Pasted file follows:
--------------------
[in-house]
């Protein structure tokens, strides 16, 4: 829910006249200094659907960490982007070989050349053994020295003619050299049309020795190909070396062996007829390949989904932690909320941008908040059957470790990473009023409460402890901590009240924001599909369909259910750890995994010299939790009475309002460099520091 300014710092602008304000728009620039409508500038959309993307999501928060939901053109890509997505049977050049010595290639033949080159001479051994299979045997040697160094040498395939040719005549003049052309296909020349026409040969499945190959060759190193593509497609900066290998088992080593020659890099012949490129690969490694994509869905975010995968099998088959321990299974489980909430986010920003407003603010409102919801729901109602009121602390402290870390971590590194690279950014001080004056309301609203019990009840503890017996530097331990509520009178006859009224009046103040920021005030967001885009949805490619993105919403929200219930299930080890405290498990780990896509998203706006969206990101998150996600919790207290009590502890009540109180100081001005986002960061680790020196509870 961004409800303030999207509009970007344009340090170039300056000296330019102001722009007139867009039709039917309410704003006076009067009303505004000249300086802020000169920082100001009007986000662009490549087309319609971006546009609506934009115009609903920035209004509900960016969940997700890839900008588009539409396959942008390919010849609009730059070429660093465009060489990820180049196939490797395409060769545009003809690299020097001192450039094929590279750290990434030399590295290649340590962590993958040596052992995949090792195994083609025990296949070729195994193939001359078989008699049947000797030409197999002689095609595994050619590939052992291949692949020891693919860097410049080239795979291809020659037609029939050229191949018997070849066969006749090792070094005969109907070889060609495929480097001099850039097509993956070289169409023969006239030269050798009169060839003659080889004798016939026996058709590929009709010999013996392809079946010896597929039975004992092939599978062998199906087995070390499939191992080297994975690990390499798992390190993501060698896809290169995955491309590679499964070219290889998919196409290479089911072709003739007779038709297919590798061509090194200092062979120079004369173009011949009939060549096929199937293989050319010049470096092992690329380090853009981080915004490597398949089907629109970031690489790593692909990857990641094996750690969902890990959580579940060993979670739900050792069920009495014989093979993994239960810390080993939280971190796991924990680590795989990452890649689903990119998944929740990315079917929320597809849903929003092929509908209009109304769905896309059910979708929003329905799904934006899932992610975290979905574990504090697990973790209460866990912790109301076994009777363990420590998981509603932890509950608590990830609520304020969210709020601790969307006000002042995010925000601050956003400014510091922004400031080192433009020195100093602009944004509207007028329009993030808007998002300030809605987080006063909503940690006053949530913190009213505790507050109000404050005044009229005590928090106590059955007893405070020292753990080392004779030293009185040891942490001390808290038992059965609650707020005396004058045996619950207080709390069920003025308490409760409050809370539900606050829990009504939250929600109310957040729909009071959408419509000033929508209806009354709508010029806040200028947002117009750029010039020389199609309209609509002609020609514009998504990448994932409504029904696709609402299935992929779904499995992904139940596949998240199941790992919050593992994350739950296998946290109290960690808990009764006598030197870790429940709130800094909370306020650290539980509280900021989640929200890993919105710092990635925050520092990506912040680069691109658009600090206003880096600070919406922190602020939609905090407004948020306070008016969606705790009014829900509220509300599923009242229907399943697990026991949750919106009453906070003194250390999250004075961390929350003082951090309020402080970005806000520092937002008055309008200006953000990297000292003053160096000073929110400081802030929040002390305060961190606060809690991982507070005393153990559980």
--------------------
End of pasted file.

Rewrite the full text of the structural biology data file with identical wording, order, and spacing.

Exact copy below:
[in-house]
């Protein structure tokens, strides 16, 4: 829910006249200094659907960490982007070989050349053994020295003619050299049309020795190909070396062996007829390949989904932690909320941008908040059957470790990473009023409460402890901590009240924001599909369909259910750890995994010299939790009475309002460099520091 300014710092602008304000728009620039409508500038959309993307999501928060939901053109890509997505049977050049010595290639033949080159001479051994299979045997040697160094040498395939040719005549003049052309296909020349026409040969499945190959060759190193593509497609900066290998088992080593020659890099012949490129690969490694994509869905975010995968099998088959321990299974489980909430986010920003407003603010409102919801729901109602009121602390402290870390971590590194690279950014001080004056309301609203019990009840503890017996530097331990509520009178006859009224009046103040920021005030967001885009949805490619993105919403929200219930299930080890405290498990780990896509998203706006969206990101998150996600919790207290009590502890009540109180100081001005986002960061680790020196509870 961004409800303030999207509009970007344009340090170039300056000296330019102001722009007139867009039709039917309410704003006076009067009303505004000249300086802020000169920082100001009007986000662009490549087309319609971006546009609506934009115009609903920035209004509900960016969940997700890839900008588009539409396959942008390919010849609009730059070429660093465009060489990820180049196939490797395409060769545009003809690299020097001192450039094929590279750290990434030399590295290649340590962590993958040596052992995949090792195994083609025990296949070729195994193939001359078989008699049947000797030409197999002689095609595994050619590939052992291949692949020891693919860097410049080239795979291809020659037609029939050229191949018997070849066969006749090792070094005969109907070889060609495929480097001099850039097509993956070289169409023969006239030269050798009169060839003659080889004798016939026996058709590929009709010999013996392809079946010896597929039975004992092939599978062998199906087995070390499939191992080297994975690990390499798992390190993501060698896809290169995955491309590679499964070219290889998919196409290479089911072709003739007779038709297919590798061509090194200092062979120079004369173009011949009939060549096929199937293989050319010049470096092992690329380090853009981080915004490597398949089907629109970031690489790593692909990857990641094996750690969902890990959580579940060993979670739900050792069920009495014989093979993994239960810390080993939280971190796991924990680590795989990452890649689903990119998944929740990315079917929320597809849903929003092929509908209009109304769905896309059910979708929003329905799904934006899932992610975290979905574990504090697990973790209460866990912790109301076994009777363990420590998981509603932890509950608590990830609520304020969210709020601790969307006000002042995010925000601050956003400014510091922004400031080192433009020195100093602009944004509207007028329009993030808007998002300030809605987080006063909503940690006053949530913190009213505790507050109000404050005044009229005590928090106590059955007893405070020292753990080392004779030293009185040891942490001390808290038992059965609650707020005396004058045996619950207080709390069920003025308490409760409050809370539900606050829990009504939250929600109310957040729909009071959408419509000033929508209806009354709508010029806040200028947002117009750029010039020389199609309209609509002609020609514009998504990448994932409504029904696709609402299935992929779904499995992904139940596949998240199941790992919050593992994350739950296998946290109290960690808990009764006598030197870790429940709130800094909370306020650290539980509280900021989640929200890993919105710092990635925050520092990506912040680069691109658009600090206003880096600070919406922190602020939609905090407004948020306070008016969606705790009014829900509220509300599923009242229907399943697990026991949750919106009453906070003194250390999250004075961390929350003082951090309020402080970005806000520092937002008055309008200006953000990297000292003053160096000073929110400081802030929040002390305060961190606060809690991982507070005393153990559980």